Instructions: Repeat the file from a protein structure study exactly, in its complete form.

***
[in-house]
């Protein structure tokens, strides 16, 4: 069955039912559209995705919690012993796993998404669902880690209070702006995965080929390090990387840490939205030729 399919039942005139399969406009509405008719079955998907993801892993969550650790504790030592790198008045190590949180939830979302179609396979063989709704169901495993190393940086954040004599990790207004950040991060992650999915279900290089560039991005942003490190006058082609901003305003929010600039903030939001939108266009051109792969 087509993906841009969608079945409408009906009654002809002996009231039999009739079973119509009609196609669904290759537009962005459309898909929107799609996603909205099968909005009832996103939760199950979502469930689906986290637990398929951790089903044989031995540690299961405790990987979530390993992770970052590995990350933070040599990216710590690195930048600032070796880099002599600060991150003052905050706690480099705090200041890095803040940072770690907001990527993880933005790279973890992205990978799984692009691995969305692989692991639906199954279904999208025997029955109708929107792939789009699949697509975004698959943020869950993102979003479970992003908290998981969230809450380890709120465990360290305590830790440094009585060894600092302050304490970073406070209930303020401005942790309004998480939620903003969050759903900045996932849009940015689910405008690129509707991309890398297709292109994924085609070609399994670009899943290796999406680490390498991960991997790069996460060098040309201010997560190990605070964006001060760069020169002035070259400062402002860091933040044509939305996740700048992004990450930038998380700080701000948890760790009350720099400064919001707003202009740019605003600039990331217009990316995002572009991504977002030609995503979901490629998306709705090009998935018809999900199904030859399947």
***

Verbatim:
[in-house]
């Protein structure tokens, strides 16, 4: 069955039912559209995705919690012993796993998404669902880690209070702006995965080929390090990387840490939205030729 399919039942005139399969406009509405008719079955998907993801892993969550650790504790030592790198008045190590949180939830979302179609396979063989709704169901495993190393940086954040004599990790207004950040991060992650999915279900290089560039991005942003490190006058082609901003305003929010600039903030939001939108266009051109792969 087509993906841009969608079945409408009906009654002809002996009231039999009739079973119509009609196609669904290759537009962005459309898909929107799609996603909205099968909005009832996103939760199950979502469930689906986290637990398929951790089903044989031995540690299961405790990987979530390993992770970052590995990350933070040599990216710590690195930048600032070796880099002599600060991150003052905050706690480099705090200041890095803040940072770690907001990527993880933005790279973890992205990978799984692009691995969305692989692991639906199954279904999208025997029955109708929107792939789009699949697509975004698959943020869950993102979003479970992003908290998981969230809450380890709120465990360290305590830790440094009585060894600092302050304490970073406070209930303020401005942790309004998480939620903003969050759903900045996932849009940015689910405008690129509707991309890398297709292109994924085609070609399994670009899943290796999406680490390498991960991997790069996460060098040309201010997560190990605070964006001060760069020169002035070259400062402002860091933040044509939305996740700048992004990450930038998380700080701000948890760790009350720099400064919001707003202009740019605003600039990331217009990316995002572009991504977002030609995503979901490629998306709705090009998935018809999900199904030859399947």